Do You Know What’s Going on with Your 401(k)?

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About the Author

Meet Brittan, a Personal Financial Advisor for her self-founded company, SavviHer, in Cleveland, Ohio. She is also a previous course creator for Rise. A graduate of the University of Notre Dame’s Mendoza College of Business, Brittan is passionate about helping young women break into the world of financial management and develop a network of financial advisors. Brittan advocates for changing the outdated way the financial industry approaches and works with women. Here, Brittan dives into approaching the 401(k). Enjoy!

Do You Know What’s Going on with Your 401(k)?

It’s Day 1 at your new job.

You’ve got your brand new “first day of work” outfit on (power heels and all), venti non-fat latte in hand, and your work bag slung across your shoulder. You’re a force to be reckoned with and couldn’t be more excited to take on a new adventure!

But first – the paperwork.

The worst part of starting a new job is filling out that dreaded stack of paperwork asking you to declare your tax withholdings, list your beneficiaries, and provide plenty of other personal information. The other thing you’re expected to decide on the spot? Whether or not you’ll participate in the company’s 401(k) and if so, how much of your salary you’re going to contribute, as well as how you’d like this to be invested.

That’s a lot to think about, we know. We’ve been there. It’s overwhelming, can be confusing, and is easy to gloss over.

So… when it comes to your 401(k) what should you focus on?

1. Sign Up!

First things first, make SURE you are signed up for the 401(k). Most people assume they’re automatically enrolled in the plan, but this is not always the case. If you are not sure if you are signed up or eligible, reach out to your HR or Benefits partner.

2. Understand Your Employer Match.

In most cases, your employer will match your contributions to your 401(k), up to a certain percentage (typically this is 3-5%). If you aren’t sure what or if your employer offers a match, just ask!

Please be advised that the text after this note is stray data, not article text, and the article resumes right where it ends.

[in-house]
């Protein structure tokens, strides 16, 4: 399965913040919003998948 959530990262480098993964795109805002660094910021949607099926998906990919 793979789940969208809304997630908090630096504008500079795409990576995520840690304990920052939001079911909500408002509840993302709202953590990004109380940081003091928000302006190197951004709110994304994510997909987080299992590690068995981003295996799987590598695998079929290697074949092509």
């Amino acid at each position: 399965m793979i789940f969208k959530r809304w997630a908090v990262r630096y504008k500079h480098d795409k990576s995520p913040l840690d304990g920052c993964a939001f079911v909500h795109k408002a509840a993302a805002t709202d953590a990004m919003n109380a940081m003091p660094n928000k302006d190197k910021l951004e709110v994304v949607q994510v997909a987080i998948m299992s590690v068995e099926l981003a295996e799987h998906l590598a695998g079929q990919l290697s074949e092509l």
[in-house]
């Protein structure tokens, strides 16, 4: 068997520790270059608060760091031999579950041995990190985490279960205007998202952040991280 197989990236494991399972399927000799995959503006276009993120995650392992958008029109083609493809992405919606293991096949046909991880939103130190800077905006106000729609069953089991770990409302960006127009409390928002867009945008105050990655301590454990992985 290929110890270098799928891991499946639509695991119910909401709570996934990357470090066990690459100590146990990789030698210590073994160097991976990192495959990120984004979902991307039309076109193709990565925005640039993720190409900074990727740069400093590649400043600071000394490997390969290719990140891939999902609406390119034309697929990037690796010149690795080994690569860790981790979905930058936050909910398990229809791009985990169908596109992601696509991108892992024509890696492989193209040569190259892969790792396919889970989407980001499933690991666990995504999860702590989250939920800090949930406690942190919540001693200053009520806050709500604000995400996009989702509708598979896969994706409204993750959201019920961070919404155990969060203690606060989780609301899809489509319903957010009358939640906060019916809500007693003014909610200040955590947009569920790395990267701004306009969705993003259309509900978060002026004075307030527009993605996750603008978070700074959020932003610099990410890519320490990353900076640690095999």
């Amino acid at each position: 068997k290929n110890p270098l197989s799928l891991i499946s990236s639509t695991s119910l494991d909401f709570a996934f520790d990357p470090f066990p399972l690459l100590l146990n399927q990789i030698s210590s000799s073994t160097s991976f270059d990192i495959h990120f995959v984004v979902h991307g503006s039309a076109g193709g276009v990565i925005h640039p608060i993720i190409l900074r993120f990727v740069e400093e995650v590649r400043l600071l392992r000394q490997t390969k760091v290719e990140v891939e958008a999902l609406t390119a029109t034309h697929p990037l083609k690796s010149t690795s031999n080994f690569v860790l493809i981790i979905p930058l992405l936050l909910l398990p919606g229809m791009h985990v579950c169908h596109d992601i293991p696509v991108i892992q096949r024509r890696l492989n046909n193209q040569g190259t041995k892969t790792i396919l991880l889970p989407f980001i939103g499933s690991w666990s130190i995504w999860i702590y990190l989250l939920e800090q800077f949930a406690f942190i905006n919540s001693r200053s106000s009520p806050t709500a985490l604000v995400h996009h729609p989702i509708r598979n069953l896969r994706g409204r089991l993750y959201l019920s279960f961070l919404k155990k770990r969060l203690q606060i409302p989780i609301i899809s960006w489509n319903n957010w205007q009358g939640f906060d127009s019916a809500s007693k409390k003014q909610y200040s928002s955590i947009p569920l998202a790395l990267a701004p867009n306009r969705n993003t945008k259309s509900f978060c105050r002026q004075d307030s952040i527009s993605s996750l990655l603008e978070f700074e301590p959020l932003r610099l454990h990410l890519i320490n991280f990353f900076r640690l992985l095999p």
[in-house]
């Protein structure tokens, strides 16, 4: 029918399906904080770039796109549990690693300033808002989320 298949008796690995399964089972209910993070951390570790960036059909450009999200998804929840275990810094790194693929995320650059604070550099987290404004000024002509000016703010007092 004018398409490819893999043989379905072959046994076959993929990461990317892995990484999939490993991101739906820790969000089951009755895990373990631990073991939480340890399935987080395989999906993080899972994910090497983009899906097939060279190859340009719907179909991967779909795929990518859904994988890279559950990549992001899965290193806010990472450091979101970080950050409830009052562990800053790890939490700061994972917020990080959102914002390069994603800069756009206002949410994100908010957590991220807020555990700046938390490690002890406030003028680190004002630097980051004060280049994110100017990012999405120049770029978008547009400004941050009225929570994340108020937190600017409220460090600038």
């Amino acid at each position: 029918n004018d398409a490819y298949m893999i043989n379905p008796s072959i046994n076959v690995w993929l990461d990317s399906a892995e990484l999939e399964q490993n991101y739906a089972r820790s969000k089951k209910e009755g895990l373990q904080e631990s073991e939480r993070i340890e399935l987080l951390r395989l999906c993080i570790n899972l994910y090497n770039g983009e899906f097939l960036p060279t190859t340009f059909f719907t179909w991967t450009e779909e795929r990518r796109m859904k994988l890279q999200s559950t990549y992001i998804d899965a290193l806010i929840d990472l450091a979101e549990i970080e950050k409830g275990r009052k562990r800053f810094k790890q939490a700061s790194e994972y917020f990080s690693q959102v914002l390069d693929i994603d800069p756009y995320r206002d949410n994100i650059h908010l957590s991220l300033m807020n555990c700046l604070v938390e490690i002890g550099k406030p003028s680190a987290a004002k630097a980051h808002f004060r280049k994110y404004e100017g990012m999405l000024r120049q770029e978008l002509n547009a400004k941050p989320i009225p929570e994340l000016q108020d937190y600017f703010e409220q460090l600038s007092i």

3. Your Contribution.

At the very least, make sure you contribute enough of your income to take advantage of your employer’s match. For example, if your employer will match up to 5%, then make sure you contribute at least 5% of your income. This way, you are not leaving any free money on the table.

*Note, set a reminder a year from now (and every year thereafter, for that matter) to adjust your contribution. Even just increasing your contribution by 1 percentage point each year will make a difference in the long run!

4. Your Investments.

Once you’ve decided to contribute to the 401(k), you’ll need to choose how this money is invested. A typical plan like this will provide you with several different options as to how to invest. A few things to know:

  • More often than not, the firm managing the 401(k) for your company can provide free financial guidance to help you select your investments. If you don’t already have a financial advisor, feel free to access the free guidance provided to you so that you can set yourself up for success.
  • Most financial advisors will also review your 401(k) allocations for you for free. If this is something you’re interested in, I’d be happy to help!
  • If you choose to select your investments yourself, be mindful not to place all of your eggs in one basket. In other words, be sure to spread out your investments so that you’re not too immersed in any one type of asset class or type of stock (such as your company’s stock). Placing too much of your funds in any one type of class or stock provides very little diversification and won’t protect you much if that segment should, unfortunately, not perform.

5. Review Your Investments Periodically.

If you’ve been employed and have had a 401(k) for several years, it’s always a good idea to set aside time to periodically review your account. How has it performed? Have you been able to increase your contribution percentage? It can’t hurt to ask a professional to review your allocations – consider doing so every 6 months to be sure your investments align with your goals and risk tolerance.

“I hope my content serves as the catalyst women need to feel more confident in joining the conversation so that they, too, can take ownership of their own financial health.”

You can learn more about Brittan and checkout the great things she’s up to at her blog, https://financiallysavviher.com/

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